Scottish Longitudinal Study
Development & Support Unit
From industries to services: Occupational mobility and health in Scotland, England and Wales
Eleni Kampanellou (University of St Andrews)
Christopher Dibben (University of St Andrews)
Frank Popham (MRC SPHSU, Glasgow)
Approved on 11-05-2012
The study aims to assess the positive and negative impact of occupational change associated with deindustrialization on health and mortality in Scotland, England and Wales. In particular the project focuses on the population employed in the industrial sector and their transition to other sectors of the economy or unemployment. It is expected that health variations and mortality patterns exist among those employed in the industrial sector compare to those in the services sector through the route of occupational change, unemployment and re-employment. There are four main objectives for the project. First is to examine the change in occupation and economic activity (employment/unemployment) of the working age population in Scotland, England and Wales by comparing males and females absorbed in different industries and services. Secondly to identify to what extent former industrial employees manage to be reabsorbed in other sectors of the economy and whether this varies by age and gender. Third to assess the morbidity (cancer registrations, limiting illness) and mortality patterns of former industrial workers and services employees who became redundant compare to similar men and women still working in similar industries and services and those reabsorbed in other sectors of the economy. Finally to examine whether former industrialized areas have an independent effect on the formation of health differentials and mortality patterns.
The transition from an industry based to a service based economy, perceived commonly as deindustrialization, constitutes an ongoing historical socio-economic transformation across countries and regions. Although there is an extensive literature on the economic implications of deindustrialization, research on the health impact of this event is still scarce.
Current research examining the relationship between industrial decline, health and mortality patterns has revealed mainly negative health implications due to this process. Comparative research examining the trends of deindustrialization and mortality (Walsh, Taulbut, & Hanlon, 2010) showed that Scotland has demonstrated high mortality among young working age males and middle age females, whereas poor health in Scotland improves at a slower pace compared to the other post-industrialized regions in the UK and Europe. Similarly (Danson, 2005) old industrial regions are more likely to demonstrate high levels of inactivity and hidden unemployment, whereas individuals in these regions are more likely to report ill health (Mitchell et al., 2000).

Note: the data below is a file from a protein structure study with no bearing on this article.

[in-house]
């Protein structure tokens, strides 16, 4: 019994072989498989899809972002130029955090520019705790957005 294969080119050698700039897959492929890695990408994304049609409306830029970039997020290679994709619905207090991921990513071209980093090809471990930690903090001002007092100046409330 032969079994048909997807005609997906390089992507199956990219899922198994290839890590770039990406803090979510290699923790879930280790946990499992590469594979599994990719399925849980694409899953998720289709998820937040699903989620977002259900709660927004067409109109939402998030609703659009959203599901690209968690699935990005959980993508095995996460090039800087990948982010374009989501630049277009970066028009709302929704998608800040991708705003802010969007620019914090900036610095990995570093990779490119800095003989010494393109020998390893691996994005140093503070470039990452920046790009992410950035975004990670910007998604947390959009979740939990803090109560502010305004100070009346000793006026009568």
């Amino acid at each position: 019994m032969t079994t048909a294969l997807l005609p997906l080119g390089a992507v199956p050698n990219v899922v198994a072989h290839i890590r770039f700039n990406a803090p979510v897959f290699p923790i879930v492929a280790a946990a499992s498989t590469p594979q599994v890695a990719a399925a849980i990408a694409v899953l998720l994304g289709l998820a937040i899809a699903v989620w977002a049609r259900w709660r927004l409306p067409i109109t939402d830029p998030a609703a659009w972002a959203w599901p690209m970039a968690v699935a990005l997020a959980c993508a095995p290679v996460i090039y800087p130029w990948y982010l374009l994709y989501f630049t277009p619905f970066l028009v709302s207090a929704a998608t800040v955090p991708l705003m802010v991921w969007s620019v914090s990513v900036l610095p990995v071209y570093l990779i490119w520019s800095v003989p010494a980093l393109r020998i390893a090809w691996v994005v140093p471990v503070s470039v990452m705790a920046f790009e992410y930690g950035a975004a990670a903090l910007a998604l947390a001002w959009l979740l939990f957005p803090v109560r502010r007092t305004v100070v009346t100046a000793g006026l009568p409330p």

However several studies have found positive health effects due to the reduction of employment in industries. A study on industrial employees in the province of British Columbia showed that employees who left the industry reported better health and working conditions compare to the workers who stayed in the industry (Ostry et al., 2002). Similarly, Loomis et al. (2004) examined the effect of deindustrialization on long term trend of occupational risk in the United States. By focusing on unintentional occupational injuries they suggested that deindustrialization contributed to a certain extent to the decline of fatal occupational injury rates.
Although the connection between industrial employment and health has been explored from certain perspectives, however, very few studies have used individual level longitudinal data for the analysis, especially in the UK. Longitudinal studies like the Scottish longitudinal Study (SLS) and ONS Longitudinal Study (LS) are based on census data and have the advantage that they link individuals with vital events enhanced by health information such as cancer registrations (LS and SLS) and hospital admissions (SLS). Therefore by the inclusion of the SLS and the LS the current project will offer further insights of the possible positive and negative effects of deindustrialization on different working-age population groups in Scotland, England and Wales by investigating the health and mortality patterns among those affected most by this event.
Danson 2004. Old Industrial Regions and Employability. Urban Studies, 42(2), pp.285-300
Loomis, D. et al., 2004. Deindustrialisation and the long term decline in fatal occupational injuries. Occupational and Environmental Medicine, 61(7), pp.616-621
Mitchell, R. et al., 2000. Do attitude and area influence health? A multilevel approach to health inequalities. Health & Place, 6, pp.67-79
Ostry, A.S. et al., 2002. Effect of De-Industrialisation on Working Conditions and Self Reported Health in a Sample of Manufacturing Workers. Epidemiology and Community Health, 56, pp.506-509
Walsh, D., Taulbut, M. & Hanlon, P., 2010. The aftershock of deindustrialization--trends in mortality in Scotland and other parts of post-industrial Europe. European Journal of public health, 20(1), pp.58-64